Labor and Democracy in Namibia, 1971-1996
Title Details

240 Pages

23.4 x 15.6 cm

Imprint: James Currey

Labor and Democracy in Namibia, 1971-1996

by Gretchen Bauer

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Chronicles the origins and evolution of the history of Namibia's organized labor movement.
Explains how, despite the structural limitations of the Namibian economy, a colonial legacy of repression and reform, and an authoritarian nationalist movement, trade unions did eventually emerge in Namibia, only to be largely demobilized after independence. It further explores the implications of this demobilization for the consolidation of democracy in Namibia.

North America: Ohio U Press
"The topic is highly relevant today, for if Namibia had had a strong and independent labour movement since independence, Namibian democracy would not be threatened by ruling party domination -" Christopher Saunders, JOURNAL OF AFRICAN HISTORY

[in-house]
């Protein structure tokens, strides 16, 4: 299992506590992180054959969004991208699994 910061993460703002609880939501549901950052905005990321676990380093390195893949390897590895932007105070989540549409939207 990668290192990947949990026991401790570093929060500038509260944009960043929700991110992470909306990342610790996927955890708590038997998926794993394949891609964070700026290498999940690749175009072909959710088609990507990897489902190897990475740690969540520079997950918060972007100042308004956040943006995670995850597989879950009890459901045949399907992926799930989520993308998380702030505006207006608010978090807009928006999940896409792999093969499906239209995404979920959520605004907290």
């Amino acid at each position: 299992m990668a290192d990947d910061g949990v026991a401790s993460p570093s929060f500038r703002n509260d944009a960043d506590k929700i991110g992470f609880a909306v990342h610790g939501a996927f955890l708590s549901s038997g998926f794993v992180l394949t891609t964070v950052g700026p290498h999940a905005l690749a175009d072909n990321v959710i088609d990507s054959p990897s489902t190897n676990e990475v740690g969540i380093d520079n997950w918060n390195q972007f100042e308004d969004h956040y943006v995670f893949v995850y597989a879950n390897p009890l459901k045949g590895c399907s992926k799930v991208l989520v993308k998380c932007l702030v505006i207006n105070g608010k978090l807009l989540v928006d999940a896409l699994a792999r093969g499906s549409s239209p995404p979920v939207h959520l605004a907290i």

"Without doubt, however, this book contributes enormously to empiricism on the birth of the trade union movement in Namibia and on that basis is of value to academia. -" Lawrence Flint, AFRICAN AFFAIRS
"Dr Bauer argues that a vibrant and autonomous trade union movement is crucial to the consolidation of new democracies, such as Namibia. In Namibia, however, the liberation struggle and the first years of independence have weakened the trade unions. -" INTERNATIONAL REVIEW OF SOCIAL HISTORY

Paperback

9780852557525

January 1998

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Title Details

240 Pages

2.34 x 1.56 cm

Imprint: James Currey